Sunday, June 12, 2011

A Year in Books: UnSweetined

At that wedding, with the alcohol, I wasn’t a kid in high school who struggled to fit in. I wasn’t Stephanie Tanner. I wasn’t the actor who played Stephanie Tanner. I was Jodie Sweetin and I was an alcoholic.

This is not the story of the Tanner family. There is no talk of Elvis or Laundry Mondays (though there are several “How rude!”s). This is the story of how Jodie Sweetin—also known as Stephanie Tanner from Full House—became addicted to drugs and alcohol.

Jodie holds very little back in this memoir, taking the readers through her life on the Tanner family set, how she struggled to find her place in high school, and her first experimentations with alcohol and drugs. Not to mention the years of drug abuse that followed. This book is a whirlwind of marijuana, cocaine, and even crystal meth. It made my head spin just to read, and I can only imagine the mess of emotions going on in Jodie’s head during that time.

Actually, I can imagine it, because Jodie explains it all. She tells the readers how she drank alcohol for the first time at Candace Cameron’s (D.J. Tanner) wedding to find her self-confidence, hosted wild afterparties in Vegas and Hollywood for attention and control, and never let herself come down from a high long enough to realize that without the drugs, she had nothing.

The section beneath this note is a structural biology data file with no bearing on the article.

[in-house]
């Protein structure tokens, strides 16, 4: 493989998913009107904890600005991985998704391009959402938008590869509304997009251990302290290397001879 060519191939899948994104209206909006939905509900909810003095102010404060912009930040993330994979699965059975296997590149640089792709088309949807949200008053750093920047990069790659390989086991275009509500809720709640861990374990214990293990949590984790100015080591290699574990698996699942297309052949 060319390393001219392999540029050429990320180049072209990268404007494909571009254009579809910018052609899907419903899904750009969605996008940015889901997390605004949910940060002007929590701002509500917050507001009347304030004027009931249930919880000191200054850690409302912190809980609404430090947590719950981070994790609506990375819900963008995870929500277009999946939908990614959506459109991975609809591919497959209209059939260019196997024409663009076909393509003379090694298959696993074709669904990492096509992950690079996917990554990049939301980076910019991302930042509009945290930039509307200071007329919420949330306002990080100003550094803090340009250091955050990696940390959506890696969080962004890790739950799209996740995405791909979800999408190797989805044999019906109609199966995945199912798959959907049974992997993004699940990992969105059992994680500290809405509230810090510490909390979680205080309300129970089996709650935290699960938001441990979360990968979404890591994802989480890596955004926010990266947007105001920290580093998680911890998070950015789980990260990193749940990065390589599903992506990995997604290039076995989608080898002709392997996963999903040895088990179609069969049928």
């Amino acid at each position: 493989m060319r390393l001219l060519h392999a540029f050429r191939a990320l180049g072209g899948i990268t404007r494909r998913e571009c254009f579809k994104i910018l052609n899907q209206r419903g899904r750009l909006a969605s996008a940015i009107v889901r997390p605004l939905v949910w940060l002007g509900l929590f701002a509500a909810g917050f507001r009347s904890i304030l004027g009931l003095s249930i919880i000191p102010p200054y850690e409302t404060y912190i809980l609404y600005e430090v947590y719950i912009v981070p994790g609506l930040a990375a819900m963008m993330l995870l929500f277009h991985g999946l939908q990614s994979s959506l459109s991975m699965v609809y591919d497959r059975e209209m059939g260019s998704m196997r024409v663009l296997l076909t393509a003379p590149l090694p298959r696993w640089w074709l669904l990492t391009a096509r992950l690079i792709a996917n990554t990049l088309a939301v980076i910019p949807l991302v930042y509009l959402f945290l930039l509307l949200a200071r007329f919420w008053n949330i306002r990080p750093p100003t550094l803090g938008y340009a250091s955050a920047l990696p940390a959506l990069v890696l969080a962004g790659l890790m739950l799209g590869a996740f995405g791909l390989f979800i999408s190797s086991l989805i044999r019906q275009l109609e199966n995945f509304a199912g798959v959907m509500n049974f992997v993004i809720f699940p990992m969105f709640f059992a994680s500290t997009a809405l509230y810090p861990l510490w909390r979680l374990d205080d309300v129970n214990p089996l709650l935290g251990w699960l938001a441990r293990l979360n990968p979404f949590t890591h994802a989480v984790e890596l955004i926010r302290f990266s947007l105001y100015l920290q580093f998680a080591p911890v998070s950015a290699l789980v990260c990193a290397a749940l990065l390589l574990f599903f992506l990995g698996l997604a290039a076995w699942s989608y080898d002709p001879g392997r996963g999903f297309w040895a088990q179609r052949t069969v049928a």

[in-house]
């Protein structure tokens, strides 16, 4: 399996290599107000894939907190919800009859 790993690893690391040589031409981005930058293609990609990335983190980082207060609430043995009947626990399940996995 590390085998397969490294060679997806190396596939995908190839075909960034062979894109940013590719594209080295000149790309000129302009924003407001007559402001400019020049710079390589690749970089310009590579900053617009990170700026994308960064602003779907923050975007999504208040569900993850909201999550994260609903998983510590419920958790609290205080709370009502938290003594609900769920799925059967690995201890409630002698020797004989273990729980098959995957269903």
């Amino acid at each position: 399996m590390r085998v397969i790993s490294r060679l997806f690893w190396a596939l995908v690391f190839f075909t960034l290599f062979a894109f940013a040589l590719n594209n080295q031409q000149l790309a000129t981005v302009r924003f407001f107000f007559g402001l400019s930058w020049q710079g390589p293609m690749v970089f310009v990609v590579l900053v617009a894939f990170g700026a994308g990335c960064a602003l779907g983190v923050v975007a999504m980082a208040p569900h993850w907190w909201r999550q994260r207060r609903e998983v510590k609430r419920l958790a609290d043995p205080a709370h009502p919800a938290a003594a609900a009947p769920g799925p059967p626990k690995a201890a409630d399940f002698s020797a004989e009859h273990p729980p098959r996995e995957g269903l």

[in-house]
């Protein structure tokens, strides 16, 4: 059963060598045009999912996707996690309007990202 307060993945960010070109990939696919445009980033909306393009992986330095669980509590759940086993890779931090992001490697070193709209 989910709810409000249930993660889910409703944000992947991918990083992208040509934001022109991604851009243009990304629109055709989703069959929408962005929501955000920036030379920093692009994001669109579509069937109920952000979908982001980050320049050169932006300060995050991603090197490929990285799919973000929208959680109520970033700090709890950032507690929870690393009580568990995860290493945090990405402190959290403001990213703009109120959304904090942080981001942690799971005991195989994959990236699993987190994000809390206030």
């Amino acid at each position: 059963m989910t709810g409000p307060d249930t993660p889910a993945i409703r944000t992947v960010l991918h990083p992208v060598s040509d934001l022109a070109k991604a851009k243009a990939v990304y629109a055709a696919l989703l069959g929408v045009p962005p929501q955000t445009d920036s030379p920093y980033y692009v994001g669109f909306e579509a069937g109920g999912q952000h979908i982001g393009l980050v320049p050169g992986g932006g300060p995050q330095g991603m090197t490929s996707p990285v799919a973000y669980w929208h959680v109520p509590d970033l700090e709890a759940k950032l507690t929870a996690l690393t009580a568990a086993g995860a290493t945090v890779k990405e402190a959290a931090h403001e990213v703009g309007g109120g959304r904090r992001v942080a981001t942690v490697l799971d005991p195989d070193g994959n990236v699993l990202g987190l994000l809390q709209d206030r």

Though this book centers around Jodie’s life post-Stephanie, there are several chapters dedicated to the time she spent on Full House, including some cool behind-the-scenes moments with the cast. One of my favorite parts was when she mentioned the entire cast coming to her high school graduation party. The rest of the Tanners are mentioned in some of the other chapters, particularly Bob Saget, John Stamos and the Olsen twins.

The entire book is a real eye-opener, and I learned what happened after the final episode of Full House. It’s sort of sad to watch the episodes now, to see her and know what happens down the road, but according to Jodie, she’s in a better place in her life now. The last few pages of the memoir are a letter to her daughter, Zoie, and it really shows how far she has come. I recommend UNSWEETINED to Full House fans who aren’t afraid to learn the truth, or to anybody who wants to see a real life picture of someone hitting rock bottom and slowly working her way back to the surface.

1 comment:

  1. I was such a Jodie Sweetin fan during the full house days. I heard she wrote a memoir but I never got to read it. Thanks for reviewing it.


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